Okay, considering that using the same name prepare() like this may confuse some people, here is a refined solution that uses 3 methods instead; please disregard any contrary statements that I previously made:

  # Opt 1: A user that wants the most control can do this (new feature):

  my $sth1 = $dbh.compile( $sql_or_ast ); # always sans connection
  $sth1.prepare(); # always with connection, even if DBD doesn't use it
  $sth1.execute(); # always with connection

  # Opt 2: If they want less control, they do this (same as old DBI):

  my $sth2 = $dbh.prepare( $sql_or_ast ); # combines Opt 1's comp/prep
  $sth2.execute(); # same as Opt 1

  # Opt 3: Alternately, there is this (akin to my older suggestion):

  my $sth3 = $dbh.compile( $sql_or_ast ); # same as Opt 1
  $sth3.execute(); # combines Opt 1's prep/exec

  # Opt 4: Even less control (akin to old DBI's "do"):

  $dbh.execute( $sql_or_ast ); # combines Opt 1's comp/prep/exec

In this model, when you use just prepare() and execute(), they behave identically to the old DBI, including that they require an open connection. So no mystery there.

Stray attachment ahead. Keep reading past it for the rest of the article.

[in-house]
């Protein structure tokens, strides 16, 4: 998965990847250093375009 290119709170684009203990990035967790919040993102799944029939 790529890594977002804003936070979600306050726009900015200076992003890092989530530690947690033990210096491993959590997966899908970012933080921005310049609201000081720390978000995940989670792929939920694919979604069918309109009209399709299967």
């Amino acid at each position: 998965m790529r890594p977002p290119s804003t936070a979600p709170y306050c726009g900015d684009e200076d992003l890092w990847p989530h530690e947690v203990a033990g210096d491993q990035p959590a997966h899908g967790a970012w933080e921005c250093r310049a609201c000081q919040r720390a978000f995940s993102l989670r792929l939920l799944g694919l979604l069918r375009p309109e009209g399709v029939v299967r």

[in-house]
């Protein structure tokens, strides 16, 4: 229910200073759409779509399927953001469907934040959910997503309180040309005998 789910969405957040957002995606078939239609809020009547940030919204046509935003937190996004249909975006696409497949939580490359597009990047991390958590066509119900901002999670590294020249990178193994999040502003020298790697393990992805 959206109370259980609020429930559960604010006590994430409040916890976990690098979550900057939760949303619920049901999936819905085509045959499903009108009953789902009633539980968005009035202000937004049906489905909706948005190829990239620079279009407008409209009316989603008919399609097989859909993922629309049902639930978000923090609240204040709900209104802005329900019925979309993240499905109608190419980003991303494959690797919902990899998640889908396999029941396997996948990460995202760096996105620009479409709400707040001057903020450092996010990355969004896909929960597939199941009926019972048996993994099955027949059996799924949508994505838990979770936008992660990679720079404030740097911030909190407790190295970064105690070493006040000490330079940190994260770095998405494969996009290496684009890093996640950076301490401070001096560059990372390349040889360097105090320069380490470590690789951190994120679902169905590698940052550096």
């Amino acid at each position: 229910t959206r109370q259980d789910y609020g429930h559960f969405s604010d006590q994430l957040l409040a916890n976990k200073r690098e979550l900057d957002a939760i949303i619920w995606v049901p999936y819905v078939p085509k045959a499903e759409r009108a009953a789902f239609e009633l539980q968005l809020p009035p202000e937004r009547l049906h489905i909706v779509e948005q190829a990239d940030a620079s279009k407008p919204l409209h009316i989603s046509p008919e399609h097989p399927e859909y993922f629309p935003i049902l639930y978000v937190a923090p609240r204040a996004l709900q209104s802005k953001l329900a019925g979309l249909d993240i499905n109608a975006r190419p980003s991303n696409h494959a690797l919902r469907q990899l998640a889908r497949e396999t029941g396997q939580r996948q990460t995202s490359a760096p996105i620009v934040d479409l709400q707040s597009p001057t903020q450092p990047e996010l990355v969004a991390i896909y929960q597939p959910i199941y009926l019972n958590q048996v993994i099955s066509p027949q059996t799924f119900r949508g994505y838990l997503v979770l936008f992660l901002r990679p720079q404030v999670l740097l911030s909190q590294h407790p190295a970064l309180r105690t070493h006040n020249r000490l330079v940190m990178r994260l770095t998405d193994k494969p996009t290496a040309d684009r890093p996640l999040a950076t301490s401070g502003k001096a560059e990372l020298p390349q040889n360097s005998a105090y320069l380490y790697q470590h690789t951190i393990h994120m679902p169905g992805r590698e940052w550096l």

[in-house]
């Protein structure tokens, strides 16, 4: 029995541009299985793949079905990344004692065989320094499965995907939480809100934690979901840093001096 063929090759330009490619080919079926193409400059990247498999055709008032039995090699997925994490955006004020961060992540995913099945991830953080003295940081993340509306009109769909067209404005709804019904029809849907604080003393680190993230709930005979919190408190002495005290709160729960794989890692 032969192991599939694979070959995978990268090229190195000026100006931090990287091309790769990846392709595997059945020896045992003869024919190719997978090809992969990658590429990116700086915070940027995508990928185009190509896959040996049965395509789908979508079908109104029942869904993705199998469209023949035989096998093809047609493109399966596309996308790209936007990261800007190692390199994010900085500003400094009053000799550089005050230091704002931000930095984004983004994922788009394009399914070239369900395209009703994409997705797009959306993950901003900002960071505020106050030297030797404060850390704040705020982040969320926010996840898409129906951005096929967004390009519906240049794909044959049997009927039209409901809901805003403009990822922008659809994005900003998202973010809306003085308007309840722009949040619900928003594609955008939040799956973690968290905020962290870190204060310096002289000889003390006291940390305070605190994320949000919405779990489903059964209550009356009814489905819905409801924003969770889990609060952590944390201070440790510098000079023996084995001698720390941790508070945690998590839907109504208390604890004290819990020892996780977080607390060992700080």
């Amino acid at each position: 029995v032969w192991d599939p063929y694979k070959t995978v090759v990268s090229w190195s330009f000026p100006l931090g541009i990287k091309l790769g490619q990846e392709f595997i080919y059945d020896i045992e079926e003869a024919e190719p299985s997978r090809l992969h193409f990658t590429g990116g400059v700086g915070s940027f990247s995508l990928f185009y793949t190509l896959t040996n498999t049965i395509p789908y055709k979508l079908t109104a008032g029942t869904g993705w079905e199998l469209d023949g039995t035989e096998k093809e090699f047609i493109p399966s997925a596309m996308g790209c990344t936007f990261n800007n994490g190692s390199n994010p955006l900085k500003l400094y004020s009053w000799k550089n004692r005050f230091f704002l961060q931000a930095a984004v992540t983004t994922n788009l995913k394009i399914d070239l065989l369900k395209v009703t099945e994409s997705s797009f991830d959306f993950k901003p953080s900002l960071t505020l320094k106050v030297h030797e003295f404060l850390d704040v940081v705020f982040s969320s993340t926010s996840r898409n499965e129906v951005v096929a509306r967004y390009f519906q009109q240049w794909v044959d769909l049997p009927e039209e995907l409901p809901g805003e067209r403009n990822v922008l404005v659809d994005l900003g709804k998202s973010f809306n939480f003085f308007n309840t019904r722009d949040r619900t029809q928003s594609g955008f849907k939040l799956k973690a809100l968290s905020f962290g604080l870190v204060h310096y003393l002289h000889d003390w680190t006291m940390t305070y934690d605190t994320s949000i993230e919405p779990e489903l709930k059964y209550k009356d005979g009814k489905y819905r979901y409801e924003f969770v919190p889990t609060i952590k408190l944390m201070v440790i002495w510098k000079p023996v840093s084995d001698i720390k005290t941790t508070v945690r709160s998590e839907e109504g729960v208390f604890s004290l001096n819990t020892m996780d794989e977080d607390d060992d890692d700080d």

The new feature is if you decide to use compile(); you then give that method the arguments you would have given to prepare(), and you invoke prepare() on the result with no arguments; each DBD would decide for itself how the work is divided between compile() and prepare() with the limitation that compile() is not allowed to access the database; ideally the DBD would place as much work there as is possible, which would vary between Oracle/Pg/etc.

Invoking just compile() then execute() will cause the execute() to do what prepare() normally does against a database, and cache the prepared handle.

In option 4, I renamed the old DBI's do() to execute() for consistency with the other examples; but this execute() is different in that it caches the prepared statement handle. In any event, with all 4 examples, execute() gives you the same result regardless of what is called before it.